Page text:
How I Use Padlet and Wordwall
I'm teaching a US Culture class this fall 2021 semester and love to use Padlet to construct knowledge together with students. We use colorful pictures illustrating information that students pick out from the class readings and the internet. Sometimes I ask students to work in groups focusing on a particular section assigned to them. Padlet allows you to create different boards or "padlets" with different organizational structures. Contributors click on the + sign to add information organized in a box (see below). They can add a title; a picture, gif, or Youtube video; and text to their box.
Today we learned about different holidays celebrated during the holiday season (December - January) in the US. The students read a chapter in our course book, and I used what you can call progressive brainstorming to ask them to share information about different holidays introduced in the book. Traditional progressive brainstorming is explained here. I have 7 sections on Padlet as can be seen in the picture below. I have 11 students in the class, so I asked them to count from 1 to 7 and contribute ideas to a section corresponding with their number. After they worked on their section for about 10 minutes, I asked them to work on the next section in line. They added 1 to their original number, and those with number 7 would work on Section 1. When the students finished their Padlet contributions, I drew their attention to a few important points, especially those that they didn't share. Below is a screenshot of part of our Padlet about Holidays.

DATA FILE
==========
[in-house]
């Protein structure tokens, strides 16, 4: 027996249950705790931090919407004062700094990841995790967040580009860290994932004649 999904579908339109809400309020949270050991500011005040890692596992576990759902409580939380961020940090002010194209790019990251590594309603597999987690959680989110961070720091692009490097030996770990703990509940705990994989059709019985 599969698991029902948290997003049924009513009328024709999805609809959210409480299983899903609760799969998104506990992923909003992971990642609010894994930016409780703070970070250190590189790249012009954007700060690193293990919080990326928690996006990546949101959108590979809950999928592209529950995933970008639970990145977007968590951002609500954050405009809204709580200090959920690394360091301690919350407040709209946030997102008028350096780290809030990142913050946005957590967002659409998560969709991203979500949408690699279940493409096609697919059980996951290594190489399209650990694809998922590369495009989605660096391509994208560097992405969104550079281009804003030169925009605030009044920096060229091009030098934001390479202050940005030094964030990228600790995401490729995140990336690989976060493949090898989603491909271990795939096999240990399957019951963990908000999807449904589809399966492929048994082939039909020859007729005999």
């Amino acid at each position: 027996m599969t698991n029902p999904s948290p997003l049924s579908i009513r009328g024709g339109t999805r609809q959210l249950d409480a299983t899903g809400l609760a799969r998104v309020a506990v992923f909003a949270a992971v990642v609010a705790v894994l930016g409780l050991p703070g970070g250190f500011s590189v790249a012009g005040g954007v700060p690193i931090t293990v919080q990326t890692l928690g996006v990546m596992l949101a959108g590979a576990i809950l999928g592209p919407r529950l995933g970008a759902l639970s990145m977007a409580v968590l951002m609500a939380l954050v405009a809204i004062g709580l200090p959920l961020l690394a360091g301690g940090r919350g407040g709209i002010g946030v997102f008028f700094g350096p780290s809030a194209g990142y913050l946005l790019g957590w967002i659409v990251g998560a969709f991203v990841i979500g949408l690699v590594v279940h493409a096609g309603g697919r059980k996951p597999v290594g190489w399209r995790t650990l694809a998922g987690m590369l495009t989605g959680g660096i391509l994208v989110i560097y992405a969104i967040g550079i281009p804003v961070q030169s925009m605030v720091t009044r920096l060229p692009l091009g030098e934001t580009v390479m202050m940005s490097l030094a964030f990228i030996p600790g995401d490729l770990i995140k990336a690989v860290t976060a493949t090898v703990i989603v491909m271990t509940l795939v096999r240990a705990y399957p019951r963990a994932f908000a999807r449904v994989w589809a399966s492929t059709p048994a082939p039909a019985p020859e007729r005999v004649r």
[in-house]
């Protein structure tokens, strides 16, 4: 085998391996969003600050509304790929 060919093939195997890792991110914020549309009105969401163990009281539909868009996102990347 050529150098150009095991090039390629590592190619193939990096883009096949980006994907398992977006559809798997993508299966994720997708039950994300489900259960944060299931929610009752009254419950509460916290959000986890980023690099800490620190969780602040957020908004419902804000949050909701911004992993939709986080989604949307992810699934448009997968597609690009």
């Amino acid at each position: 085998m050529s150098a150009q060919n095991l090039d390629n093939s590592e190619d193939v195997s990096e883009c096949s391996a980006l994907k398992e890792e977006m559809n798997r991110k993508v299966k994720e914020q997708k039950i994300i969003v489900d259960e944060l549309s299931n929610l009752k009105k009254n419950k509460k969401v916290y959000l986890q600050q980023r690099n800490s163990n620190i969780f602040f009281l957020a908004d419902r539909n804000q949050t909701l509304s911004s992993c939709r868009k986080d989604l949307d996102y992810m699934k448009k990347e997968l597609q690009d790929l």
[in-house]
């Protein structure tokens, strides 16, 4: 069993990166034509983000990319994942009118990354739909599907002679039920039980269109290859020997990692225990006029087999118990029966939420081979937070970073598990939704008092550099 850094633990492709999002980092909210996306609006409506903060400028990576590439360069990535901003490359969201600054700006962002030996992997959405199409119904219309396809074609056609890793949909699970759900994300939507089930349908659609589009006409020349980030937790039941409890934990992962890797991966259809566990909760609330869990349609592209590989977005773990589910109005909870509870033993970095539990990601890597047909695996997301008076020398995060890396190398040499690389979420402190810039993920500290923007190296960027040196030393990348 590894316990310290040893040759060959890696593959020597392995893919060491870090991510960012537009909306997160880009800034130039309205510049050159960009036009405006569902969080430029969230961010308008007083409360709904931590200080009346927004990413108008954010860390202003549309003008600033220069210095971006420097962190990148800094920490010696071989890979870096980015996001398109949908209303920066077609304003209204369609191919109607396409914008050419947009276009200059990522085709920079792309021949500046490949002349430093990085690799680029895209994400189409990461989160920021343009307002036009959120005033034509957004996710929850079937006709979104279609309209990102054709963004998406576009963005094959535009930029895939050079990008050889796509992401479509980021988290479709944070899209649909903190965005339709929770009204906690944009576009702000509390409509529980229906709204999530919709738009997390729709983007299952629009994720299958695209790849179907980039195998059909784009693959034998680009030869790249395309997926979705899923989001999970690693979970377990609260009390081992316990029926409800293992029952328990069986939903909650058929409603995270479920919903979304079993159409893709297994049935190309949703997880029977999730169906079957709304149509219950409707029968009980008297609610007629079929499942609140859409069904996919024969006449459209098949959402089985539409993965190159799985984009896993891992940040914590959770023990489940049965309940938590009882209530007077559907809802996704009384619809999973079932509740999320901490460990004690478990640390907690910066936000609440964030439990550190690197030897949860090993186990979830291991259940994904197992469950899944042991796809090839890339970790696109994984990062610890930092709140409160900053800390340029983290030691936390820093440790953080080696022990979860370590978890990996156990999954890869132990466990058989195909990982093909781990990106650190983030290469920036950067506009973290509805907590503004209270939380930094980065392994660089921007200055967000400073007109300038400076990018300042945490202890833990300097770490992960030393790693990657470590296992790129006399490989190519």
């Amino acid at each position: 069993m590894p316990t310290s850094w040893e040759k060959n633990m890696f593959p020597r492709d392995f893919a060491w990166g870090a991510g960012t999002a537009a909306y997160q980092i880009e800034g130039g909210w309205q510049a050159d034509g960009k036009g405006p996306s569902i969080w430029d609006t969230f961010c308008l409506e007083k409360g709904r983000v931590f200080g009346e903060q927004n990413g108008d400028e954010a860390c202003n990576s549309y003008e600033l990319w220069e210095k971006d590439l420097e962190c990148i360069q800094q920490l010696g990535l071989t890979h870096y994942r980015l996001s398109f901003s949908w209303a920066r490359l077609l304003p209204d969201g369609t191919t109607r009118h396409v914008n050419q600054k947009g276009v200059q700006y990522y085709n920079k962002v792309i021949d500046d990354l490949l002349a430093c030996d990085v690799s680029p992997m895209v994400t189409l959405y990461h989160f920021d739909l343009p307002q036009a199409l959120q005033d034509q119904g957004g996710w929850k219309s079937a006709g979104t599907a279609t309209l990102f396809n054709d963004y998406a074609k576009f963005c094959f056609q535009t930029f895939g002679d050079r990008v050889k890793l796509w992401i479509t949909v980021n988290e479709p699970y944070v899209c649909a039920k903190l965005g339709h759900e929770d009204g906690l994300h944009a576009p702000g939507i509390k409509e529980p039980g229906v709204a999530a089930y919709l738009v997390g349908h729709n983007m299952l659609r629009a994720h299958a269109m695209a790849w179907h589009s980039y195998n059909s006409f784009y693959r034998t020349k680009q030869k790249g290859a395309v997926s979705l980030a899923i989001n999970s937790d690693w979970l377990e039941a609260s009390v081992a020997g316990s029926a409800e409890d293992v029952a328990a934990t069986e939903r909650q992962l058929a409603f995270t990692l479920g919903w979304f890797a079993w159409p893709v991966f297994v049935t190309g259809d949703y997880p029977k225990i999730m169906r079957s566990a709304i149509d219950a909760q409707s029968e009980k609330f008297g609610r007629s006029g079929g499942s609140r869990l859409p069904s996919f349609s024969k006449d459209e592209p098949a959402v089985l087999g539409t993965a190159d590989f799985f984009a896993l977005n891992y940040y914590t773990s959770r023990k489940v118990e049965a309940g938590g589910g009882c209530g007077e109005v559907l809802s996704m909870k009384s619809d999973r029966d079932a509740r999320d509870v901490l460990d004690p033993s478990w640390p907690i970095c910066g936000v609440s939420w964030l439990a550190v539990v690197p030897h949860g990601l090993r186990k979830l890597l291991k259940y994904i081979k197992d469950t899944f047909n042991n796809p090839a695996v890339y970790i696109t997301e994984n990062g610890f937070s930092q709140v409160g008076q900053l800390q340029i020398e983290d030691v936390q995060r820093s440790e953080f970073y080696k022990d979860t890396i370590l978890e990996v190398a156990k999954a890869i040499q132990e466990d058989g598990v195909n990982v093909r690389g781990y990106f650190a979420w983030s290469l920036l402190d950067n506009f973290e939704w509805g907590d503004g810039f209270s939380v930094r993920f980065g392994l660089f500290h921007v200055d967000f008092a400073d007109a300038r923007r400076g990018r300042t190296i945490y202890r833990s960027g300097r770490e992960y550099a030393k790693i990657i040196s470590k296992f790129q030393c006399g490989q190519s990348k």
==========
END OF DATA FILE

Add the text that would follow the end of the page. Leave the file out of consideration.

In the next activity, the students were divided into two groups to prepare for a Charades game focusing on words and phrases from the reading and Padlet. You can read more about Charades here. In this game created in advance, I chose over 80 words and phrases related to the holidays above and entered them into Wordwall's Random Cards (see picture blow).
In this version of Charades, a student from each group comes to the front of the class and faces their group members so that he/she can't see the screen. The group members, however, can see the word displayed on the screen as the cards are dealt. The group members will need to explain the word they see, and this student has to guess it. The goal is to try to guess as many correct words in two minutes as possible. After two minutes, it's the other group's turn. The game can be played in multiple rounds. In this case, my students had four rounds. Those who had to guess the words were sometimes nervous and couldn't guess even simple words, but each group was allowed to skip a word/phrase twice in case they were stuck. Overall, my students could guess a fair number of words in those rounds, and the explanations generated a lot of laughter. Click here to the Wordwall game I created.
Of course, this activity is just one of many in the class, which allow them to not only learn some new knowledge about aspects of US culture, but also make connections with their personal experience and express their opinions on some critical issues.